- supports an increased level of investment in infrastructure,
- ensures the sustainability of the City’s capital infrastructure, and
- reduces the City’s reliance on long-term debt.
What is an operating budget?
Operating budgets outline estimates for revenues and expenditures associated with the operations of City services for the fiscal year. The approved operating budget shows what the City will spend on programs and services such as transit, garbage and recycling collection, parks, recreation programs and road maintenance. The City’s Financial Services Department produces annual operating budgets as well as three-year operating forecasts.
What is the capital budget?
The capital budget outlines the City’s plans to fund/support capital assets like buses, snowplows, buildings, streets, pathways and other infrastructure that support the delivery of programs and services. Capital budgets include costs and related sources of funding to maintain, replace and refurbish these kinds of assets over their useful lives. The City maintains 15-year capital expenditure models.
What is the municipal utility operating budget?
Utilities Kingston – a separate corporation that is wholly owned by the City of Kingston – prepares budgets for the municipal utilities that it manages and operates on behalf of the City, including, water, wastewater and natural gas systems. These services are funded through user rates and are not supported by property taxes.
How does the City fund its operating and capital budgets?
Property taxes and other revenue sources such as user fees fund the City’s operating budget. A component of the operating budget is transferred to the capital reserve funds to be used for capital spending and debt related charges.
What are the City’s other sources of revenue?
In addition to property taxes, which make up 65 per cent of operating revenues, the City receives operating revenues from user fees and provincial & federal grants/subsidies.
What are reserves and reserve funds?
Reserves and reserve funds are monies set aside to fund capital expenditures similar to having personal savings accounts. They are also used to manage unanticipated expenses and to support the City’s long-term financial stability.
What is the 1 per cent capital levy?
The City has earmarked a 1 per cent annual tax increase to raise funds to support capital infrastructure. This annual levy is transferred into the capital reserve funds each year. This 1 per cent capital levy is part of longer term strategies for responsible asset management. It:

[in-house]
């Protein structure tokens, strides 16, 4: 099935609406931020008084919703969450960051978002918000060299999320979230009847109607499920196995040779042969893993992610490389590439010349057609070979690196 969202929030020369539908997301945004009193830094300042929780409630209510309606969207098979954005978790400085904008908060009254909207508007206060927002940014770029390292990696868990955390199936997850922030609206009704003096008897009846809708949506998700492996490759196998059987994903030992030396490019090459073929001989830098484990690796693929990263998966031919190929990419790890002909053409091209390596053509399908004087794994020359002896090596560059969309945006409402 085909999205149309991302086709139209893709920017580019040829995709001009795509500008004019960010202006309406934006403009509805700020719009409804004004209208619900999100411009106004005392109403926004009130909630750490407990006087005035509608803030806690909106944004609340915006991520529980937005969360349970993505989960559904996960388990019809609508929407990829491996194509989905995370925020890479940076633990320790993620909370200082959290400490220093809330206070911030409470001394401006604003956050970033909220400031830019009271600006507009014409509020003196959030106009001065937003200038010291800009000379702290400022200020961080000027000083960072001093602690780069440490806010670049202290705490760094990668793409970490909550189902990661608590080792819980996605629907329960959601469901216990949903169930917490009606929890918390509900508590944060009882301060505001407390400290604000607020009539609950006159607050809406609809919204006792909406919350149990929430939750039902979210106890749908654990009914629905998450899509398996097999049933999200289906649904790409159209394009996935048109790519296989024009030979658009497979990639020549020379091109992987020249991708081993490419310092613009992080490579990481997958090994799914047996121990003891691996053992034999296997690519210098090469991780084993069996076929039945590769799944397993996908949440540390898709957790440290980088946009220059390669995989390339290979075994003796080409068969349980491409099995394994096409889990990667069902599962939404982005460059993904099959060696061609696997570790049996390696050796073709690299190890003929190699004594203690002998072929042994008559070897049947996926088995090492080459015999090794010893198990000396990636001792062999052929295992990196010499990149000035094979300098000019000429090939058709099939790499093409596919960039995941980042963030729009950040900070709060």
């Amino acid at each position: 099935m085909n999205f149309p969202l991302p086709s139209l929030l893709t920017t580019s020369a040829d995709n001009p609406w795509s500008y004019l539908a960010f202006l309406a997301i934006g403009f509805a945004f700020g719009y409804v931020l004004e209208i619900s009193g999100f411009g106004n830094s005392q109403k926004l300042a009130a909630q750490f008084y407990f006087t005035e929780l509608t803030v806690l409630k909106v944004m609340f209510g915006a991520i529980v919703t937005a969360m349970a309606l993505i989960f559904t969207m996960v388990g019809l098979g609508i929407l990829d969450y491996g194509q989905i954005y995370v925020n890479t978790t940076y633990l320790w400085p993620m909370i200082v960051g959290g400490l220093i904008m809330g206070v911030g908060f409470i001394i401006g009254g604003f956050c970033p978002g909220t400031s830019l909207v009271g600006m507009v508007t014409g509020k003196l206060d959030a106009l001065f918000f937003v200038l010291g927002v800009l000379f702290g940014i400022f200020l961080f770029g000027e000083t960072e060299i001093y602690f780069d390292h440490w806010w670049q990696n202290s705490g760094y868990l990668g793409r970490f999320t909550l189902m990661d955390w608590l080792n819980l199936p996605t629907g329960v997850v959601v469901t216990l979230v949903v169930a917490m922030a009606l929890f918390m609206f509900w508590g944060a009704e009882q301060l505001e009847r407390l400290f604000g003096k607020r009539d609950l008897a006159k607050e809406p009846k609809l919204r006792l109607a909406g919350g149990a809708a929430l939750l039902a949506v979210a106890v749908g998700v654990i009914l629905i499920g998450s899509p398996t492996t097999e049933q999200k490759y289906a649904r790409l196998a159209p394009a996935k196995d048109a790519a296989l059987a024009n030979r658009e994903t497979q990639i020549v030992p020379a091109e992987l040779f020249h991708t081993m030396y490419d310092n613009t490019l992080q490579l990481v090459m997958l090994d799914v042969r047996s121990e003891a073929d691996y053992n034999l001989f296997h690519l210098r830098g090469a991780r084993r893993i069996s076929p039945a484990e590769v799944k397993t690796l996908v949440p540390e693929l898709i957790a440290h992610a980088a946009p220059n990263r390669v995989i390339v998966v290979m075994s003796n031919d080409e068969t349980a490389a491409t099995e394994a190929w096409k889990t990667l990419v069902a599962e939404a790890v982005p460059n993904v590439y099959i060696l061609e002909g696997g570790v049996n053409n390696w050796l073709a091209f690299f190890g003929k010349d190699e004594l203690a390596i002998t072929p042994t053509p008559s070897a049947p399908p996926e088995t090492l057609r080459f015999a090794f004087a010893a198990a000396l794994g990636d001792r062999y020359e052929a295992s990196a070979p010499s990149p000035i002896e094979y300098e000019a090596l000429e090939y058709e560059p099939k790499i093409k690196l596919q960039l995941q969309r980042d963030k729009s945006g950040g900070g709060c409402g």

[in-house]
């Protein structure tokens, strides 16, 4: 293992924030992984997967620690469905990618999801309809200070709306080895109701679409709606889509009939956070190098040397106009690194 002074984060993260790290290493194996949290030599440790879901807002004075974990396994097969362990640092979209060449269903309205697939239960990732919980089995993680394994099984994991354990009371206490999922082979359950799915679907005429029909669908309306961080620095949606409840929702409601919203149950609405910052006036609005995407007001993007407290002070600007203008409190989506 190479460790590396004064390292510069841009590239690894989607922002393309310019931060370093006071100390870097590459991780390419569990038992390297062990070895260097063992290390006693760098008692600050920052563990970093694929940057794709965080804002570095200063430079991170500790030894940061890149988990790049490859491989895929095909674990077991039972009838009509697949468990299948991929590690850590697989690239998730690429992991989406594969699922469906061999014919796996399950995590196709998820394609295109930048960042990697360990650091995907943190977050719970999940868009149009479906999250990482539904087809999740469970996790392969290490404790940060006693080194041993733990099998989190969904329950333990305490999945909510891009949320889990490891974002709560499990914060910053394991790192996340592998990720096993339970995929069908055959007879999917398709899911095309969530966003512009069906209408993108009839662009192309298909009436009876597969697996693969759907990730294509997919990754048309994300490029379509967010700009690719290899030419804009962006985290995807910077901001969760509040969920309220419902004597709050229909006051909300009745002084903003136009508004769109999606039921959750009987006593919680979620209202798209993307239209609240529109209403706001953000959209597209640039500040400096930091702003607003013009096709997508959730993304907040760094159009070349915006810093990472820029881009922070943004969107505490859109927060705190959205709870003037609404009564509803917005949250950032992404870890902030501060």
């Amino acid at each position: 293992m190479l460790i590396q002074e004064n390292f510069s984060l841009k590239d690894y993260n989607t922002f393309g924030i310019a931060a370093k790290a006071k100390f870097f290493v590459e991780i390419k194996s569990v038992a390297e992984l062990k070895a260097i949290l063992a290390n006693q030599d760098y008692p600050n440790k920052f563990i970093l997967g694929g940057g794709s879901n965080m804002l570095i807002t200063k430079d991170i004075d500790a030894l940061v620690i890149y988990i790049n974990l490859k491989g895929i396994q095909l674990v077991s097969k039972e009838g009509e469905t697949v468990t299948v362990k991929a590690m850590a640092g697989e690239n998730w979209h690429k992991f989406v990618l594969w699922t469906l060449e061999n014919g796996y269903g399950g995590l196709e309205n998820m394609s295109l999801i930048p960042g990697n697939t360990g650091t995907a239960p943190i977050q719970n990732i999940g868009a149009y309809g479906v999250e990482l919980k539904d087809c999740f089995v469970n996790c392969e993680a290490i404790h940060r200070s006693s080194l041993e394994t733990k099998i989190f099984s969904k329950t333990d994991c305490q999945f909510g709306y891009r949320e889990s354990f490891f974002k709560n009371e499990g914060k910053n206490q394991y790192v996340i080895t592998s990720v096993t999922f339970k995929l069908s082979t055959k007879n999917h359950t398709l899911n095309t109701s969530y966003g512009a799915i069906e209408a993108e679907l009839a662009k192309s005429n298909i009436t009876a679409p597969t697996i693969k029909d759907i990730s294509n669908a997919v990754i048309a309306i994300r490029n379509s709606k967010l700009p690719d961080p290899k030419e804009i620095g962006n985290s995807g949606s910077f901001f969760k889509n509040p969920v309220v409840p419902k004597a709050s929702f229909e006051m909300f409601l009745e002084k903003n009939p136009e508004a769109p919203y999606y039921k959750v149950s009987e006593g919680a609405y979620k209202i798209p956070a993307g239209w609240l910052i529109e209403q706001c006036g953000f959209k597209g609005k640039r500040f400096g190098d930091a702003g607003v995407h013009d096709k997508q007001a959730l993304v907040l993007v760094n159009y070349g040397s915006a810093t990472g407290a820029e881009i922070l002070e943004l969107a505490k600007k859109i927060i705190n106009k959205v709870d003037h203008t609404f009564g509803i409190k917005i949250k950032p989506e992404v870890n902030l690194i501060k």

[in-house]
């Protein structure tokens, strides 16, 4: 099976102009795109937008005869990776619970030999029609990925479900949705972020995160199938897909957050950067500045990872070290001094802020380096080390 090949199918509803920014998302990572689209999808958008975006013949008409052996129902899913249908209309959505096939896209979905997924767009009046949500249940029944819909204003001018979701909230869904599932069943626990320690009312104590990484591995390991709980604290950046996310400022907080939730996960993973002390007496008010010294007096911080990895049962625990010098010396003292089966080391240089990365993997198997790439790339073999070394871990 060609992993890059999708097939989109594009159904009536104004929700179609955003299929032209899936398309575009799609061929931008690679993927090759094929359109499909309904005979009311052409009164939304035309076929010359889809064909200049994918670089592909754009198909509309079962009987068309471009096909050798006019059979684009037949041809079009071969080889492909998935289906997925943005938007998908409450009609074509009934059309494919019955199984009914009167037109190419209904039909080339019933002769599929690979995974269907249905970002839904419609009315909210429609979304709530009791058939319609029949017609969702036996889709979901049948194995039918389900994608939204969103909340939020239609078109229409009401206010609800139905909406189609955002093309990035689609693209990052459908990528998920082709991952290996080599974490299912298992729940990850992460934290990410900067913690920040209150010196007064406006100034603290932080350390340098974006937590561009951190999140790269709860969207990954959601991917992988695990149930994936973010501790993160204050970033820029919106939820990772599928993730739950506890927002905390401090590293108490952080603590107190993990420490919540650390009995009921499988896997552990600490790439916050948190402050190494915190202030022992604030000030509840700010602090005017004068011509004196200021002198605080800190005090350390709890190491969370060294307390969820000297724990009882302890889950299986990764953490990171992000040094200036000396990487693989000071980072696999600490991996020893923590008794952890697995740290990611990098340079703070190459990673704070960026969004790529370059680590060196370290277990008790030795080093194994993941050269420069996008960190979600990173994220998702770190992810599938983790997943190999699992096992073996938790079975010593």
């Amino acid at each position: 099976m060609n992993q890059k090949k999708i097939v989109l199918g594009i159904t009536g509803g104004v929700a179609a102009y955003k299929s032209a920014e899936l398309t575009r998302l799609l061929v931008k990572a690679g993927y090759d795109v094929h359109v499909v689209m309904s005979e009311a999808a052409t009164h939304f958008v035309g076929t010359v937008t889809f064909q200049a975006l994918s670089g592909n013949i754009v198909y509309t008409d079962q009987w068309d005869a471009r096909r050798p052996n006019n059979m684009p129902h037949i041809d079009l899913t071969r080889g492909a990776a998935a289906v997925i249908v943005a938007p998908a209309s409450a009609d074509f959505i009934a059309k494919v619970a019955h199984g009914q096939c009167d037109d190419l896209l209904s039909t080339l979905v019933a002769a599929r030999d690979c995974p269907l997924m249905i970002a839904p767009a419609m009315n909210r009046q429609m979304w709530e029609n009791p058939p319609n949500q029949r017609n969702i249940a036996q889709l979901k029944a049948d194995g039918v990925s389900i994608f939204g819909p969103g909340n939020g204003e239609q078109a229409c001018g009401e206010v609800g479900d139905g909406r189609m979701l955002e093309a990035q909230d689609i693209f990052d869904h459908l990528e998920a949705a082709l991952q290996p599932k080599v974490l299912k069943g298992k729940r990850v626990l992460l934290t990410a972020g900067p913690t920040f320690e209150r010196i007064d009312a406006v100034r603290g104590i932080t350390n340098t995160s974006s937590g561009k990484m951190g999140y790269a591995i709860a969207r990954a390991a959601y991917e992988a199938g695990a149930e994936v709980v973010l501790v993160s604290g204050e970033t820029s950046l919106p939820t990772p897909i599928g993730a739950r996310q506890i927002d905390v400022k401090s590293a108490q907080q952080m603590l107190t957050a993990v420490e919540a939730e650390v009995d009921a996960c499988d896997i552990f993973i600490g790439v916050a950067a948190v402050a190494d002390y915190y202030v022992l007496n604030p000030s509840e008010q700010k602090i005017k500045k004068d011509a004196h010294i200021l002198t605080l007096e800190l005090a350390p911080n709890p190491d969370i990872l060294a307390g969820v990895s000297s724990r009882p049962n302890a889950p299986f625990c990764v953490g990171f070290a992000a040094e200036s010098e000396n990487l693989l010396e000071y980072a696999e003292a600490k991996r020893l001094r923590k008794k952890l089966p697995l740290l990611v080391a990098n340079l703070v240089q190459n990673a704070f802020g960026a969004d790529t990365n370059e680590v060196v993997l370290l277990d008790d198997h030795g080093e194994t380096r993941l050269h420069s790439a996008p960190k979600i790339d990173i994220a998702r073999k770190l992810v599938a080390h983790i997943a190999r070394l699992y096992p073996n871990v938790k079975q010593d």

What is long-term debt and how is it used?
The City uses long-term debt to fund larger capital expenditures. It is similar to a homeowner’s mortgage and is repaid over time through payments which include interest. Long-term debt charges are paid for from the capital reserve funds.
What is the City’s credit rating and how does it affect the ability to borrow money?
The City’s AA credit rating is determined by Standard & Poor’s, a third-party credit rating agency. A credit rating is an unbiased, informed opinion about the City’s capacity to meet its financial commitments. The City’s strong rating demonstrates its prudent financial management practices and policies and allows the City to secure funds on the investment market at attractive interest rates and terms.
How does the City carry out its planning and budgeting exercises?
Based on community engagement and input, Council determines the corporation’s strategic priorities and service levels. Departmental workplans and supporting budgets are developed to achieve these initiatives and to support the ongoing operation of City facilities, services and programs.
A collaborative approach to planning allows for Council to identify and allocate resources in an affordable and sustainable manner as illustrated below: